​​​​​​Speed survey to give direction as we tackle dangerous driving habits

March 13, 2023

If you want to know how serious the speeding problem is in Minnesota, just go out and drive.

“Our speed-attributed fatalities are well above pre-pandemic numbers, and they're not showing any signs of abating," said Office of Traffic Safety (OTS) Director Mike Hanson. “The speeding problem is endangering every one of us who use those roads as part of our everyday lives."

Text that says "Don't get tagged for speeding" over the image of a body covered with a sheet and a tag on a toe.

The ongoing risk to Minnesotans' lives is clear when you look at the numbers. Last year, preliminary data show that approximately 27 percent of fatalities were speed related. Compare that with 35 percent in 2021 and 31 percent in 2020.

OTS is taking the problem seriously, working with partner agencies to create a speed survey intended to identify factors that contribute to speeding and other risky behaviors. For instance, we're asking:

  • Under what conditions are people more likely to speed?
  • What countermeasures would have the best chance of deterring speeding?
  • What causes people to choose to follow the traffic laws?

We want to take a deep dive into motivations and influences to best determine how to stop people from speeding.

“We really want to learn what the public thinks and to seek their input on the solutions that they think are going to be effective. We're not the only ones with good ideas out there," said Hanson.

The ultimate goal is to get people to voluntarily comply with the posted speed limits for the safety of everyone on the road.

Extreme speed violations are getting more common. In 2022, the Minnesota State Patrol alone wrote more than 1,100 citations for speeds over​ 100 mph. Those kinds of speeds have a critical impact on crash impacts.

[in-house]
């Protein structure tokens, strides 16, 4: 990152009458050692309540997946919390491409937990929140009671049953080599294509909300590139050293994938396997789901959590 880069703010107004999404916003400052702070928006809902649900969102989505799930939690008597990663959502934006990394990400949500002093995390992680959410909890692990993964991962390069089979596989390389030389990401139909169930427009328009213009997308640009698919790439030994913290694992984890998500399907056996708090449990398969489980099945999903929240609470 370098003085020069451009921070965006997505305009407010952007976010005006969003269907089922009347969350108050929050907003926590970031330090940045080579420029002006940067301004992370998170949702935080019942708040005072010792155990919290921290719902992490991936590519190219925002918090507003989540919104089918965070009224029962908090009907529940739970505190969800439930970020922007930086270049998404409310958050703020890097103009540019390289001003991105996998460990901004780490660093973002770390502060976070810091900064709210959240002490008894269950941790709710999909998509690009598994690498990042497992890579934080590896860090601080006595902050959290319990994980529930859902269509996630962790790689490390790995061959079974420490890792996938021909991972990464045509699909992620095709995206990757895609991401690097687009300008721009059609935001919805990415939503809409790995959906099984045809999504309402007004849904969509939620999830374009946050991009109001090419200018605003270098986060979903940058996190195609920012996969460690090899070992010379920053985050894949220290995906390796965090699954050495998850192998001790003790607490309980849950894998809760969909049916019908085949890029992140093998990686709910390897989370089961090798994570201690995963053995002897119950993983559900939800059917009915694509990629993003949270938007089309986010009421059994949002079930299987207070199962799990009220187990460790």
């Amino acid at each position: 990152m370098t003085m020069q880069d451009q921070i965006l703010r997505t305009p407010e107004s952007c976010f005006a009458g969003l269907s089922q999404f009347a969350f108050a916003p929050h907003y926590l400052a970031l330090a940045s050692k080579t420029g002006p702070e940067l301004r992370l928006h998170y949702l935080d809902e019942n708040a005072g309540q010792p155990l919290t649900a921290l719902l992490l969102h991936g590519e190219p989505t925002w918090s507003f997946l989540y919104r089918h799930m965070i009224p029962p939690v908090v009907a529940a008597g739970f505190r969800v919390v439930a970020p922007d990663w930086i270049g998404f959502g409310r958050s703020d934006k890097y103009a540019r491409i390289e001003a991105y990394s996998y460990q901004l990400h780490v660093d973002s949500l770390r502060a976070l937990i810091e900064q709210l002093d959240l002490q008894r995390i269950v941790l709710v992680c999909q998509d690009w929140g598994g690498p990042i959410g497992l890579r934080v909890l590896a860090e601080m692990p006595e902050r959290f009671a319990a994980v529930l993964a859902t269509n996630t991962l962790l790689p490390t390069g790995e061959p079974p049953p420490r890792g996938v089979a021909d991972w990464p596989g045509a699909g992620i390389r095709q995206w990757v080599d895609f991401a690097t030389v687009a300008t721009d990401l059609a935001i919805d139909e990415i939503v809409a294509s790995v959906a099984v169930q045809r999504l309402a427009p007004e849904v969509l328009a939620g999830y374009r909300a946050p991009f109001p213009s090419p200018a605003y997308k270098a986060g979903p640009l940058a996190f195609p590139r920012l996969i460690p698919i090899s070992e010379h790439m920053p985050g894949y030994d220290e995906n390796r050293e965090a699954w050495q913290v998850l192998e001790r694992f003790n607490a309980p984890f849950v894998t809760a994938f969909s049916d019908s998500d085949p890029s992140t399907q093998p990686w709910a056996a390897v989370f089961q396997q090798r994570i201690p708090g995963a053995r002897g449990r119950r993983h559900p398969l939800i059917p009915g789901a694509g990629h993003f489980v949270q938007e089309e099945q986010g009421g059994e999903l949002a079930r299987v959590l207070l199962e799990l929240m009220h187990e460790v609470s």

“We as human beings cannot defy the law of physics, even if we want to," said Hanson.

The survey was developed by the contracted research firm, M. Davis and Company, in collaboration with Minnesota's Speed Action Team, which includes stakeholders from:

  • The Minnesota departments of Transportation, Health and Public Safety.
  • The Minnesota Safety Council.
  • Law enforcement.
  • The University of Minnesota.
  • Other traffic safety advocates.

After the survey results are in, M. Davis will meet with focus groups for additional input and analyze the results. They will complete their final report this fall. OTS and its traffic safety partners will then use the report to identify ways to help drivers make better decisions behind the wheel.

While the survey will provide valuable input to change deadly speeding decisions, Minnesotans can still take action now to improve traffic safety. Learn more about how you can make safer decisions behind the wheel at DriveSmartMN.org.​​